Clean(er) car exhaust, the ability to make fertilizer from nitrogen in the air, and the promise of hydrogen fuel cells are among the practical applications of the surface, or solid state, chemistry methods elucidated by this year's winner, Prof Gerhard Ertl, of Fritz-Haber-Institut der Max-Planck-Gesellschaft in Berlin. Dr Ertl was director of the Department of Physical Chemistry at the Fritz-Haber for nearly 20 years before stepping down into a professor emeritus position in 2004.
Ertl was instrumental in several advances in understanding how chemical reactions take place on a solid surface, usually catalyzed by metals such as platinum or palladium. Surface chemistry happens all around us. That's why it is difficult to keep metal surfaces clean and why stainless steel is a chemical miracle. Corrosion is the term for these normally unwanted chemical reactions and is as important in industry as it is in everyday life. Changing the metal composition of a surface material can dramatically affect its ability to undergo these reactions; think about this next time you look at the surface of the airplane you are boarding.
Among the earliest of these solid-phase reactions was the 1913 Haber-Bosch process whereby nitrogen from the air was converted to ammonia by the iron-catalyzed addition of hydrogen. Ammonia is the starting block for synthetic fertilizers. Haber won the Nobel in 1918 for this discovery but it wasn't until Ertl's work in the 1970s that allowed us to understand exactly how this happens (the bonds of hydrogen and nitrogen must both be broken for this reaction to proceed).
Ertl also elucidated the chemistry of the conversion of toxic carbon monoxide to carbon dioxide on a platinum surface, the chemistry that occurs everyday in your automobile's catalytic converter. True to the elegance of European science, Ertl's home institution hosts an animation of this platinum chemistry set to a commissioned classic music composition called, "On Platinum," by Philip Mayers.
More information will accumulate throughout the day at the Nobel chemistry site.
This year's Nobels (so far) have a distinctly European flavour.
I don't think any of the winners were born in the US, though two of the three Medicine winners are US citizens.
Two born in Germany, two in Britain, one in France, one in Italy.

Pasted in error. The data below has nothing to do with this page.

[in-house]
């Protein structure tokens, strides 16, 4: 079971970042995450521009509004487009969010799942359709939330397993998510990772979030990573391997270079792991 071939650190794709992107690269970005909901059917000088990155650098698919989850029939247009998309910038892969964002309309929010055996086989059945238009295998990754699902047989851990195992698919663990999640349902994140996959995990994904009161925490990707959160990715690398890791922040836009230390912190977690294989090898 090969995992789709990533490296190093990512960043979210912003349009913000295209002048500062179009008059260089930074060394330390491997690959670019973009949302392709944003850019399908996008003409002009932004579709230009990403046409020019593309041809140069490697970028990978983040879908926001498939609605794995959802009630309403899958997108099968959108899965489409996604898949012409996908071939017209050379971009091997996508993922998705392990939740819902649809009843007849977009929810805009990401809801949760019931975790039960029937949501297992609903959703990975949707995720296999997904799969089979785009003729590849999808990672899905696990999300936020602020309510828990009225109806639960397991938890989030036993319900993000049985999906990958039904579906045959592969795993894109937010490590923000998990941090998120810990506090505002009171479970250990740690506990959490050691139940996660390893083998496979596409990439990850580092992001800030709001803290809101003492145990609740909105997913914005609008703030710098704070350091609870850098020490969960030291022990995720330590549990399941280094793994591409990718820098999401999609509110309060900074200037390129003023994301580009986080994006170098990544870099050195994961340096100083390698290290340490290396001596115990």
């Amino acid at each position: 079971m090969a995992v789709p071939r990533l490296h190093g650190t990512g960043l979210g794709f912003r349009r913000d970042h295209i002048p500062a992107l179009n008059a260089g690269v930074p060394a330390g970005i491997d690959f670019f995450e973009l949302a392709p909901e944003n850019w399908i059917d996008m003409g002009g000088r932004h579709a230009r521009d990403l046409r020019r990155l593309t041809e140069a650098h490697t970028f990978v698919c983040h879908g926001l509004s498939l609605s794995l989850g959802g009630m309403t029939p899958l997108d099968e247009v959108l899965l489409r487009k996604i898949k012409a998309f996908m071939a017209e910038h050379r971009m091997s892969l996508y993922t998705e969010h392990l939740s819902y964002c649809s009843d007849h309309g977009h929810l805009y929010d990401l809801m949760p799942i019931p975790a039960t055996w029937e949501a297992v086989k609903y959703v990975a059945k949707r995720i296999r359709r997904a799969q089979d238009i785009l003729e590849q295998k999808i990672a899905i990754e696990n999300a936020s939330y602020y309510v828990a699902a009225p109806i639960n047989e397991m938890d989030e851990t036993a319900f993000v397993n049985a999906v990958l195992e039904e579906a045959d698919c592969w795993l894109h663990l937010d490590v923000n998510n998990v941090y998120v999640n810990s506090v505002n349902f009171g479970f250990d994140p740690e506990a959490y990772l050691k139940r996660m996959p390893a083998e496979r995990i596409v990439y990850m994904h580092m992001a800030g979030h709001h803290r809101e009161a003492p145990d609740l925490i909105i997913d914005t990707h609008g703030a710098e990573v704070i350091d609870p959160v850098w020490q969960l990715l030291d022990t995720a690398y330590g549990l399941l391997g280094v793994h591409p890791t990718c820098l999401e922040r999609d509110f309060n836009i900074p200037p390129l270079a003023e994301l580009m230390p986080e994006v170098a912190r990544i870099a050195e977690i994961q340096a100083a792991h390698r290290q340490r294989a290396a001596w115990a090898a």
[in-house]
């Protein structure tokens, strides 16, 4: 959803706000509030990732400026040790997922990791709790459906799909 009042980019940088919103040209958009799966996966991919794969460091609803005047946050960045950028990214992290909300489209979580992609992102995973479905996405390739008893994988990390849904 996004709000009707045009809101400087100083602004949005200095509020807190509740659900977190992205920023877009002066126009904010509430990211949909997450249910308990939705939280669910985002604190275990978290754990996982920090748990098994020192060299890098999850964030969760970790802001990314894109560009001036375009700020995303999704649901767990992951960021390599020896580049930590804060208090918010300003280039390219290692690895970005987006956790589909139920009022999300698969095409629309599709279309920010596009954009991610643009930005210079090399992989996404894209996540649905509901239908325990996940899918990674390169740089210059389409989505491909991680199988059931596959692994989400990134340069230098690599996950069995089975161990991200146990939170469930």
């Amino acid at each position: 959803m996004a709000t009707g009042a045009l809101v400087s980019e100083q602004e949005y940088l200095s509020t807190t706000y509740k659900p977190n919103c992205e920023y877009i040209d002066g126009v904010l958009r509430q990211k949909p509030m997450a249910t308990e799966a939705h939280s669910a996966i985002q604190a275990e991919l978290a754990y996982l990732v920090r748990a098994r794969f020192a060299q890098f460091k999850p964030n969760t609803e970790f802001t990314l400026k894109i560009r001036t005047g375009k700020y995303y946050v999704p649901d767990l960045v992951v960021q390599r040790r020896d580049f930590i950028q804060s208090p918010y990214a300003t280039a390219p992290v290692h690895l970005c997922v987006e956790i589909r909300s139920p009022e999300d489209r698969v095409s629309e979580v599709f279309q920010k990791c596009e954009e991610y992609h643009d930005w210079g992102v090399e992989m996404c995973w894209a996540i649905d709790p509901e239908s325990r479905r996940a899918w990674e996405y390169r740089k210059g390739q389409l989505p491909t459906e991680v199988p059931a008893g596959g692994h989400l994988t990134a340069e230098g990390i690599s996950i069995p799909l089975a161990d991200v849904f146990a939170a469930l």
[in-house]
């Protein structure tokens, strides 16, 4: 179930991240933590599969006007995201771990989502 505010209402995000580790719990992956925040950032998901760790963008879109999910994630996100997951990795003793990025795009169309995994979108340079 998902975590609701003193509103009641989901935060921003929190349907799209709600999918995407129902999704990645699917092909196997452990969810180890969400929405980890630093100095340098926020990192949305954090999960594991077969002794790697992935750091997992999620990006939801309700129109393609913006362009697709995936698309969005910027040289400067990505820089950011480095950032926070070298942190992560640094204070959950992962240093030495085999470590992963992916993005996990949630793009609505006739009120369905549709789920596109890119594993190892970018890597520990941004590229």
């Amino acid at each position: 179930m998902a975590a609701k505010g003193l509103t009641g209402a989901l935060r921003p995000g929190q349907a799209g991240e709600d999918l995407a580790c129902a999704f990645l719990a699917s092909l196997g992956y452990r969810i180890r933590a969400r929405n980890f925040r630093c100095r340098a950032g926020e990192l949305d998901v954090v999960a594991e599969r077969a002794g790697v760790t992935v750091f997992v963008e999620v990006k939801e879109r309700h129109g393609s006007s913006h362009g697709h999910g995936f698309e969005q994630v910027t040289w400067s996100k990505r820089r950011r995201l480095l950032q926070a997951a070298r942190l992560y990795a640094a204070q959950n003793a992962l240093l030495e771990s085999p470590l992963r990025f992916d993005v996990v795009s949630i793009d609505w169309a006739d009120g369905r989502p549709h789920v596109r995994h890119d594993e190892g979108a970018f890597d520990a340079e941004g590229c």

Apparently Ertl has been a favorite candidate for some years, so the surface chemists are all happy this morning.
Am I the only person who thinks that the prizes are getting rather less ink/pixels than they would if an American won?
Actually, many of the surface chemists are very unhappy this morning. The award looks very much like a deliberate slight to Gabor Somorjai of Berkeley, who is usually regarded as the co-founder of modern surface chemistry, and trained most of the active researchers in the field in the US. Somorjai and Ertl have identical h-indexes and shared the Wolf prize in 1998.
Gerard -- interesting. Apparently there was also a third person left out of the physics prize yesterday, Steve Parkin (?) who has won awards with Fert and Gruenberg.
A good working rule for predicting shared Nobel awards is this:
If you identify a primarily American discovery, than any European with even a plausible case for sharing will also win.
If you identify a primarily European discovery, then American co-discoverers will be omitted.
Another working rule: If a Nobel recipient has been born in the US; or did his work in the US; or moved to US after his winning work; or moved to a US territory after retiring; or has close relatives in the US then US media will portray it as a US win. Feel free to replace "Nobel recipient" with any similar achievement or event.
Addendum: I realized my above comment sounds a bit negative. I think it's a good thing. You have at least three residences: residence at birth; at the time the research was done; and residence when receiving the award. And for many researchers that makes for two or three different countries, all of which can claim a piece of the reflected fame. Which means more happy people in more places.